Remembering Arthur T. Jones and the Mass Choir Phenomenon

Posted May 7, 2013 by J Matthew Cobb in Features

Famed Florida Mass Choir director was just one of the leading ambassadors helming James Cleveland’s laboratory of mass choir calculus

Those with a strong recollection of Southern black gospel from the late 20th century will know that Rev. Milton Biggham had a mighty monopoly over the mass choir regimen. Throughout the course of the late Seventies and for two decades to come, the hit formula instituted from the super-sized chapters of the Gospel Music Workshop of America became the bread and butter for Savoy Records. Biggham, maintaining the post of Director of Promotions and working as a faithful liaison under Fred Mendelsohn, stabilized the company with ballsy double-LP presentations of live recorded music featuring the country’s best gospel choirs.  Thanks to the popularity of James Cleveland’s apostolic mantle, mass choirs mushroomed across the country with the hopes of being the King of Gospel’s latest laboratory. Cleveland would normally present those choirs to the world with their very own record, usually pressed on the Savoy label and distributed through Clive Davis’s Arista Records. Sometimes the records only bore Cleveland’s name just to provide you a soothing indicator that the product met his approval, while only appearing on one or two songs. And if they were lucky and if record sales were favorable, they were giving multiple shots at subsequent releases. Later on, choirs like the Dallas Forth Worth Mass Choir, the Mississippi Mass Choir, the Chicago Mass Choir and dozens more would dominate the black gospel landscape, but in the movement’s infancy there were Donnie Harper’s New Jersey Mass Choir, the Georgia Mass Choir (supervised by Biggham himself) and the Florida Mass Choir.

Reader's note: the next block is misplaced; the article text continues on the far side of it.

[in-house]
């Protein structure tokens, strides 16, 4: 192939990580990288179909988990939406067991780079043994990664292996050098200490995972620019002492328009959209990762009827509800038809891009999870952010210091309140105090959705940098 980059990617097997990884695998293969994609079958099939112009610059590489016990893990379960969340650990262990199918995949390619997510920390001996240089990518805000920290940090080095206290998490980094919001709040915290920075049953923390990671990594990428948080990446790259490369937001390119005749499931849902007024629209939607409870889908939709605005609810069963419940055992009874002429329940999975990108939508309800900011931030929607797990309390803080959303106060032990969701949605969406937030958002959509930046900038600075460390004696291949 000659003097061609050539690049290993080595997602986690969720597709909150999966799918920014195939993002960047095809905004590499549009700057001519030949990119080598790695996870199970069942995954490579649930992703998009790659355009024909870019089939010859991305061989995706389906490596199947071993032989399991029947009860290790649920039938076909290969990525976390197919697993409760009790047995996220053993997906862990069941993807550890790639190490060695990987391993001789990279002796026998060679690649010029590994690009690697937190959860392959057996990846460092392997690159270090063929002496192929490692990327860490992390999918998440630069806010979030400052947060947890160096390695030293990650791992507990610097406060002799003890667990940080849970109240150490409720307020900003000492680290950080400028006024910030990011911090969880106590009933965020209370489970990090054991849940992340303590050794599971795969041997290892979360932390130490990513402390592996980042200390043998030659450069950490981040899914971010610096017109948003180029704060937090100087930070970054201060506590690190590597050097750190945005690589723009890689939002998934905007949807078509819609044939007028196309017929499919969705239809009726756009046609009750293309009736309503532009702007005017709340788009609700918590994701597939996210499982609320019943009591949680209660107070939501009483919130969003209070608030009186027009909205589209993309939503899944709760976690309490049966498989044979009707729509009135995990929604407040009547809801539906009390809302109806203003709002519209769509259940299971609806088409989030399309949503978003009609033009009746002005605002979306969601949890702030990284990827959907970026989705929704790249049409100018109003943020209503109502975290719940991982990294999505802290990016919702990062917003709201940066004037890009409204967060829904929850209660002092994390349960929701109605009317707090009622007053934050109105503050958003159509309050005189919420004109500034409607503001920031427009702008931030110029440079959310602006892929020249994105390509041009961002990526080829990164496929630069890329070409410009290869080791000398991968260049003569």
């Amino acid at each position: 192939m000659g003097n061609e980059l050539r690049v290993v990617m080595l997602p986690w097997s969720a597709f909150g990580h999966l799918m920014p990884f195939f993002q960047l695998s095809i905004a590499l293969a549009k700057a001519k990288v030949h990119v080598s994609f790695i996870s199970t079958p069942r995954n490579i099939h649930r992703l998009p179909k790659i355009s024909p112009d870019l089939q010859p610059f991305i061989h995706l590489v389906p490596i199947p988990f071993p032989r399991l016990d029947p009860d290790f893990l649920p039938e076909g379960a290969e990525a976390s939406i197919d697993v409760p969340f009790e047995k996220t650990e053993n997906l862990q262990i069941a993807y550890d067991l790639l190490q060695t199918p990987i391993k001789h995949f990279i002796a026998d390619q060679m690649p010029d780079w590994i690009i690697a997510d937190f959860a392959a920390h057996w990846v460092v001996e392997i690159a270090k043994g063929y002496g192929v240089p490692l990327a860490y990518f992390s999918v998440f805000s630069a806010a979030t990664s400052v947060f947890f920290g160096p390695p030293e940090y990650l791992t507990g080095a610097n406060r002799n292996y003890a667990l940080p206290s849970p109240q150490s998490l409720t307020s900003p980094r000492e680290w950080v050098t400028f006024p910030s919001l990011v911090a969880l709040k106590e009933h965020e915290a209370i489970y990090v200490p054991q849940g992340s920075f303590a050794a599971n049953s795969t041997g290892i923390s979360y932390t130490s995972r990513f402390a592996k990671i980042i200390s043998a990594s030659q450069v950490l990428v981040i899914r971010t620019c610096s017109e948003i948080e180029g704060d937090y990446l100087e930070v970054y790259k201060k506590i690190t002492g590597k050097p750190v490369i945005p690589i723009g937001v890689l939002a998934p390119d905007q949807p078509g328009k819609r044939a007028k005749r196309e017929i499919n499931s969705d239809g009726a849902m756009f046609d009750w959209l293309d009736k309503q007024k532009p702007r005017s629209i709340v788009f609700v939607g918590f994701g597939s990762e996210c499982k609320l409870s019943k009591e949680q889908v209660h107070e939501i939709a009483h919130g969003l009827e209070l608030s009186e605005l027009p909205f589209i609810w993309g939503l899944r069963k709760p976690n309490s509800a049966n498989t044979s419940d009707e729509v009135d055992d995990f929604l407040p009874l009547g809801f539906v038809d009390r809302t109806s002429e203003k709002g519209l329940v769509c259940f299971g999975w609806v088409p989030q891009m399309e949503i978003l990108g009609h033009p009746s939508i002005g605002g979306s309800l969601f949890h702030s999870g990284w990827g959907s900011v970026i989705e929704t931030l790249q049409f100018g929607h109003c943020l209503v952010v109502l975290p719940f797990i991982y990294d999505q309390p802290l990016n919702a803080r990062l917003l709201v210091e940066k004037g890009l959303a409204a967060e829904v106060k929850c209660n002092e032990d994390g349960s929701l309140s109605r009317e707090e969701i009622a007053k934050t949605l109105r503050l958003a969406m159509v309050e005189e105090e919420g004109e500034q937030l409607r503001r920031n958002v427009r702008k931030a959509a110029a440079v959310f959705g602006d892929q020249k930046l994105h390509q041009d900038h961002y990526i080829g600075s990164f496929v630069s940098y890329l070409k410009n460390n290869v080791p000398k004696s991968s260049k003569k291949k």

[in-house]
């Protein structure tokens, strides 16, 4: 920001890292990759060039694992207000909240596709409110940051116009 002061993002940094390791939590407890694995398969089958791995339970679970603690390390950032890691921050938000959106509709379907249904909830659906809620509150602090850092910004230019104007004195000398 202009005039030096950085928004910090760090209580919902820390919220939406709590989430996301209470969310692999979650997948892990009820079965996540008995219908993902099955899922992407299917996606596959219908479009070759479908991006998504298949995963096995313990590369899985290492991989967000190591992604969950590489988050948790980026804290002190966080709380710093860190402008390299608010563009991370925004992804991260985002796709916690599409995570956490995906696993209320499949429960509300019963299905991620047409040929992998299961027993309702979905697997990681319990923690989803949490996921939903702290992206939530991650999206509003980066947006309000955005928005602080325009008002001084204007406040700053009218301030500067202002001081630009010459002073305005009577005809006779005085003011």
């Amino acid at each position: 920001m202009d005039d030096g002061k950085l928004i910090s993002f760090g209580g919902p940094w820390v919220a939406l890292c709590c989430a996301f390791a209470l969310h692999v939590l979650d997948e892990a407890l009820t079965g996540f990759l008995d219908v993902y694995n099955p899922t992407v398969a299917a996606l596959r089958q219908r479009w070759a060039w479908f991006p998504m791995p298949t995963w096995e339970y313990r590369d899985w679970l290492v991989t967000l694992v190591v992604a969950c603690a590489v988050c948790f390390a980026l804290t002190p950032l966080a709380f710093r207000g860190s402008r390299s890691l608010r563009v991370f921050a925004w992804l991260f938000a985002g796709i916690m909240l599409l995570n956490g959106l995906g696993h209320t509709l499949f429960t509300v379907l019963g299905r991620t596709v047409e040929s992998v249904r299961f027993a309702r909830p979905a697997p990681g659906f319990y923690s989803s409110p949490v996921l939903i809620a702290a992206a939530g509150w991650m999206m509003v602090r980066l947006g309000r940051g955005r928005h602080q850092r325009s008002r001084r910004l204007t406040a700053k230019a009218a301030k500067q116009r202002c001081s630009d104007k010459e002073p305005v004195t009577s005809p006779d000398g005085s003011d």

Florida Mass Choir’s first album, 1979.

Led by Arthur T. Jones, the Florida Mass Choir was never the best of the mass choirs. Their choral abilities hardly reached the expert levels of the Whitfield singers, nor did they obtain the sheer dynamics of excellence that documented the heavyweights of the Mississippi Mass. Much of their finer material was simple enough to teach to even the least experienced of choral groups. But what they had, others envied. They had size. At the height of their powers, the Florida Mass Choir – on the day of recording – could stretch 200 members wide. And singers would travel across the wide and narrow state of Florida to an appointed recording destination just to sing a handful of Sunday morning songs done in the tradition of black Baptist singing. The many workshop chapters of St. Lauderdale, Orlando, Miami, St. Petersburg, Tarpon Springs and Tampa clustered together to form Florida’s mighty army. Without Cleveland in tow, the Florida Mass Choir recorded their first live album in 1979. The session featured Biggham and his latest batch of Sunday morning songs, while Arthur T. Jones resumed the role of choir director and even delivered his husky vocals to many of the songs on the double-LP.